Putting Beer in Context and A Tasting Report

From the Malthouse blog, a post on “Beer in its proper context” which covers why Fiji Bitter tastes better in Fiji, (Sir) Jeremy Clarkson on Chinese beer and details of the new beers coming on tap in October (including the debut from Golden Ticket):

The thing is, it was exactly the same (awful) beer but they were also quite right that it tasted much better in Fiji. Why precisely that was the case quickly became clear when I enquired about how they drank the beer in Fiji. Essentially, they all drank ice-cold Fiji Bitter in the hot sun, by the pool, relaxing on holiday while being waited on by someone young, attractive and largely naked.

In contrast, the Fiji Bitter they had in Wellington was served cool-ish, the rain was lashing against the spartan meeting room’s windows, it had been a busy working week and the beer was being served by a husky chap in a Hawaiian shirt. It is all about context.

Last week I braved blizzards and public transport to run a beer tasting out at Wallaceville:

I ran my first beer tasting in Upper Hutt last week. It was for the Social Society out at the biosecurity complex in Wallaceville and it turned out to be a great night despite Wellington producing some of the worst weather of the year. What happened to spring and global warming Mr Gore? Anyway, the idea was to offer up an introductory selection of New Zealand craft beer to an audience which contained more than one person who initially thought they ‘didn’t like beer.’

Top 6 “Must Try” New Zealand Beers – 2009

With 50 small breweries in New Zealand there is a massive number of beers one must try to find the best the country makes. So if you are just starting your search for the best New Zealand beers, or someone just visiting New Zealand with limited time on your hands, here are the Top 6 “Must Try” New Zealand beers.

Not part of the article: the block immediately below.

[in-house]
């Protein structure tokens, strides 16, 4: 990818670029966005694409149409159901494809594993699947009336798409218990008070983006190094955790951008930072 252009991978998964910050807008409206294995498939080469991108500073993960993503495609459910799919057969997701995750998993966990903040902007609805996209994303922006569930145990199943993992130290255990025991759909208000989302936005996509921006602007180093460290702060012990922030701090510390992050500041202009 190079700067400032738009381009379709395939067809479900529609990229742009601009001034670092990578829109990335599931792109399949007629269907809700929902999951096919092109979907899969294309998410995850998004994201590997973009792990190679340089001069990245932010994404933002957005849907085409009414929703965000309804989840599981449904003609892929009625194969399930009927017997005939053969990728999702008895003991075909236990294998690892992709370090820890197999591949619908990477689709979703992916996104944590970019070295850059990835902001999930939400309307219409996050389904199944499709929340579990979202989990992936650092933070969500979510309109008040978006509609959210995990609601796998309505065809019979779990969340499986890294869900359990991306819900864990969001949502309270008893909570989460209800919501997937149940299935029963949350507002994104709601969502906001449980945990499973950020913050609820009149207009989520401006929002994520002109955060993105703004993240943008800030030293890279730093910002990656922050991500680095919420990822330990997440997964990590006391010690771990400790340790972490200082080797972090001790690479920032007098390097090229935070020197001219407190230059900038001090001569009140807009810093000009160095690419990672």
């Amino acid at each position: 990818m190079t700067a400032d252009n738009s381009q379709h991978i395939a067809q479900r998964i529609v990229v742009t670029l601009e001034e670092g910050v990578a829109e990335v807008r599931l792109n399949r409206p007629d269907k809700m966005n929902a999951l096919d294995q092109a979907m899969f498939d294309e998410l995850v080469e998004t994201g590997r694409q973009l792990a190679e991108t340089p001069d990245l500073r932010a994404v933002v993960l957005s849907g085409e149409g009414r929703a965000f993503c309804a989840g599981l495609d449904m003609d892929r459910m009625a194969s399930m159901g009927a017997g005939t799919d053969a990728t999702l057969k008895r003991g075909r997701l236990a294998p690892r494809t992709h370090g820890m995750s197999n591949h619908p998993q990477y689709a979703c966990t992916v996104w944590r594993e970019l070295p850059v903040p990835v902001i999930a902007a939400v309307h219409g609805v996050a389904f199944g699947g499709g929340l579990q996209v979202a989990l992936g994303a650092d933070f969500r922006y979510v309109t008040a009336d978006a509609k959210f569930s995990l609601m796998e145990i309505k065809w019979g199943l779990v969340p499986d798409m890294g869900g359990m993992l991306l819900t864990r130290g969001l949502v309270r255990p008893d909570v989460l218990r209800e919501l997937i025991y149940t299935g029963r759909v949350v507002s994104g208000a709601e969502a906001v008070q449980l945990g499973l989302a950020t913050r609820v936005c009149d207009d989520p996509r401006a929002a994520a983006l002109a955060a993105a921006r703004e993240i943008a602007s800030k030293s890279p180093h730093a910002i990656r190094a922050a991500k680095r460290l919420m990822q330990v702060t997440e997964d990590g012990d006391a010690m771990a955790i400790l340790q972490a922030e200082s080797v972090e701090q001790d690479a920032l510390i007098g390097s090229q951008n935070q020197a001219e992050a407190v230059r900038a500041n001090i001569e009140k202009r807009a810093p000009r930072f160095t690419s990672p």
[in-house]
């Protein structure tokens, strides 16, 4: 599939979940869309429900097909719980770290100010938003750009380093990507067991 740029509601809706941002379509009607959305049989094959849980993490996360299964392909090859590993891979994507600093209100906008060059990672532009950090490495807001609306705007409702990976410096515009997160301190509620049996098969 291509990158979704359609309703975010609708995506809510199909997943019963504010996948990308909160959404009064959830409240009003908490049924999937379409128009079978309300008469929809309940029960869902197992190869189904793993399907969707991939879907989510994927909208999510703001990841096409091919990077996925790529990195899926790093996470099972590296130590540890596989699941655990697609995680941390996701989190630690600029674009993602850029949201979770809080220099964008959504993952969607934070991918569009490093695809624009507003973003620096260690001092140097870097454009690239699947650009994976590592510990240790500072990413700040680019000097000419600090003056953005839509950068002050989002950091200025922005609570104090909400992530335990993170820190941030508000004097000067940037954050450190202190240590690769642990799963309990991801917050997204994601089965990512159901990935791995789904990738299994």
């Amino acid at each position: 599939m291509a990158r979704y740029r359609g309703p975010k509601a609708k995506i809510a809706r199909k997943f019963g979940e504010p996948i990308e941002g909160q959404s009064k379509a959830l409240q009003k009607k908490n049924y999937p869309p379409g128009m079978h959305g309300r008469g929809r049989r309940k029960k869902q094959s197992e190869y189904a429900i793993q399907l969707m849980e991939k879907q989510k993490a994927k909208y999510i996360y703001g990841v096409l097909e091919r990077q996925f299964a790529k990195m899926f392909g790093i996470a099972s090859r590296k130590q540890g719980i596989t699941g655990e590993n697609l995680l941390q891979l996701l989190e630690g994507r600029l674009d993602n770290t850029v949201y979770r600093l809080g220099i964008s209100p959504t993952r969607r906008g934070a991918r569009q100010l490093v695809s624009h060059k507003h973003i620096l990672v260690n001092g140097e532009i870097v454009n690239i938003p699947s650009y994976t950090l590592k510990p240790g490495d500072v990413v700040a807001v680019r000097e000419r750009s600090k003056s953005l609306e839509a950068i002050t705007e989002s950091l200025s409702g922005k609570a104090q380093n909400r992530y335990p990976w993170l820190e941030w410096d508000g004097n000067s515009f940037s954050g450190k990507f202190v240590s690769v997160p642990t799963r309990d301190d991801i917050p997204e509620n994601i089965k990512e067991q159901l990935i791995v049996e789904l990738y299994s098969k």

These beers are world class, coming from the most innovative and adventurous brewers in New Zealand. If you have the time, try the rest of the beers from these breweries you will be seriously satisfied. Actually this list probably lists the top 6 best breweries in New Zealand.

(Note: this list is based on the beer being available in bottle, also the ranking lists the beers based on availability (i.e. number of outlets it’s available in). It’s hard to list the great beers from brewpubs as they are only in one location, and batches vary, or are extremely small)

1. Epic Armageddon IPA – from the brewers of the Supreme Award winning Epic Pale Ale comes Armageddon IPA. This beer was inspired by a trip to San Diego in 2008, and drinking many of the mind blowing hoppy double and imperial IPA’s on offer. This beer breaks new ground for massive hop useage in New Zealand. Brewed using US grown Simcoe, Columbus, Centennial and Cascade, it’s a hop monster. In a country where most people don’t even understand what craft beer is, this beer is light years ahead of its time. If brewed on the West Coast of the USA, people would understand why. Its all about the hops. 6.66% alc/vol Buy Now

2. Invercargill Smokin Bishop – who would have thought that one of the most envelope pushing beers in New Zealand would come from the conservative south, and would be a big smokey Rauchbier style. This beer is all about the awesome huge smokey aroma and flavour. When people try this they are just blown away on every front, aroma, flavour, and the fact it is from New Zealand. Way to go Steve. Actually Invercargill Brewery is now coming of age and the whole range is very solid and well made, and each beer should be tried. 7.0% alc/vol Buy Now

3. Three Boys Oyster Stout – with actual Bluff oysters used in the brewing process, some even say they get a briny note. This beer is a glorious stout and one that should be hunted down and tried, and better yet if you can find it on tap. (inside tip, try Pomeroys in Christchruch for it on tap). As with the previous two beers, this is currently only a seasonal release, and as with what might happen to the above two also, the success and demand for these beers are likely to see the season available extended to all four seasons. There are some world class beer available in New Zealand. Buy Now